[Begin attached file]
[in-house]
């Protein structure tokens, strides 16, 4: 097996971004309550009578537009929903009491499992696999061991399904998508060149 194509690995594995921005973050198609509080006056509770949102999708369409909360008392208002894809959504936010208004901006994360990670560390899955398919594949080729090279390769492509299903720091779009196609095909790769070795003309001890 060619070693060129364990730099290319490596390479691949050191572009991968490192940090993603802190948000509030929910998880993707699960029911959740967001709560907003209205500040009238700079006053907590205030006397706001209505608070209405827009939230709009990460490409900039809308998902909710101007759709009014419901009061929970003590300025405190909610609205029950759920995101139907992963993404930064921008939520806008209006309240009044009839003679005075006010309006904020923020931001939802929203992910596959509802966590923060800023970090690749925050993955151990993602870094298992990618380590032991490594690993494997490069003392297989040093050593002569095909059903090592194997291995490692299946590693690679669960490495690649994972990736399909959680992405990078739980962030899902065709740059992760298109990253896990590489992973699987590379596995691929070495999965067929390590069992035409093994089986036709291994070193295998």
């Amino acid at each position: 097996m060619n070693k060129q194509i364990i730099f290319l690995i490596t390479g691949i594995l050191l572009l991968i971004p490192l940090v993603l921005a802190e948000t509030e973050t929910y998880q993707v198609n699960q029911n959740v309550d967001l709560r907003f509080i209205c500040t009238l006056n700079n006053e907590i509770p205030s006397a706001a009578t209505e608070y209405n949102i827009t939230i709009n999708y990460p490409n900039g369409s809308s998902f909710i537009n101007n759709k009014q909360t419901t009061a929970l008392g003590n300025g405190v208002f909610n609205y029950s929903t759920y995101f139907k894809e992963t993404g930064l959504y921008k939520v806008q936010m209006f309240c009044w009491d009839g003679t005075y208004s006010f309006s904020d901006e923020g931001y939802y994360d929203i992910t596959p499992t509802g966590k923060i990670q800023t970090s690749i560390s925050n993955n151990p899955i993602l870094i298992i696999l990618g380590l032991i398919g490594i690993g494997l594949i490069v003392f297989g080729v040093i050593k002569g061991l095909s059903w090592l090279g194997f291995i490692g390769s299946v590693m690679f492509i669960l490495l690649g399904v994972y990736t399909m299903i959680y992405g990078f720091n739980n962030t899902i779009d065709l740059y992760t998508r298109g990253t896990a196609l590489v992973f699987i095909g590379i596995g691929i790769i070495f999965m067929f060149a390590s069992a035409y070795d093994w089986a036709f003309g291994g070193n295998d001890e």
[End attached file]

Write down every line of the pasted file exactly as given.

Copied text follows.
[in-house]
């Protein structure tokens, strides 16, 4: 097996971004309550009578537009929903009491499992696999061991399904998508060149 194509690995594995921005973050198609509080006056509770949102999708369409909360008392208002894809959504936010208004901006994360990670560390899955398919594949080729090279390769492509299903720091779009196609095909790769070795003309001890 060619070693060129364990730099290319490596390479691949050191572009991968490192940090993603802190948000509030929910998880993707699960029911959740967001709560907003209205500040009238700079006053907590205030006397706001209505608070209405827009939230709009990460490409900039809308998902909710101007759709009014419901009061929970003590300025405190909610609205029950759920995101139907992963993404930064921008939520806008209006309240009044009839003679005075006010309006904020923020931001939802929203992910596959509802966590923060800023970090690749925050993955151990993602870094298992990618380590032991490594690993494997490069003392297989040093050593002569095909059903090592194997291995490692299946590693690679669960490495690649994972990736399909959680992405990078739980962030899902065709740059992760298109990253896990590489992973699987590379596995691929070495999965067929390590069992035409093994089986036709291994070193295998």
């Amino acid at each position: 097996m060619n070693k060129q194509i364990i730099f290319l690995i490596t390479g691949i594995l050191l572009l991968i971004p490192l940090v993603l921005a802190e948000t509030e973050t929910y998880q993707v198609n699960q029911n959740v309550d967001l709560r907003f509080i209205c500040t009238l006056n700079n006053e907590i509770p205030s006397a706001a009578t209505e608070y209405n949102i827009t939230i709009n999708y990460p490409n900039g369409s809308s998902f909710i537009n101007n759709k009014q909360t419901t009061a929970l008392g003590n300025g405190v208002f909610n609205y029950s929903t759920y995101f139907k894809e992963t993404g930064l959504y921008k939520v806008q936010m209006f309240c009044w009491d009839g003679t005075y208004s006010f309006s904020d901006e923020g931001y939802y994360d929203i992910t596959p499992t509802g966590k923060i990670q800023t970090s690749i560390s925050n993955n151990p899955i993602l870094i298992i696999l990618g380590l032991i398919g490594i690993g494997l594949i490069v003392f297989g080729v040093i050593k002569g061991l095909s059903w090592l090279g194997f291995i490692g390769s299946v590693m690679f492509i669960l490495l690649g399904v994972y990736t399909m299903i959680y992405g990078f720091n739980n962030t899902i779009d065709l740059y992760t998508r298109g990253t896990a196609l590489v992973f699987i095909g590379i596995g691929i790769i070495f999965m067929f060149a390590s069992a035409y070795d093994w089986a036709f003309g291994g070193n295998d001890e």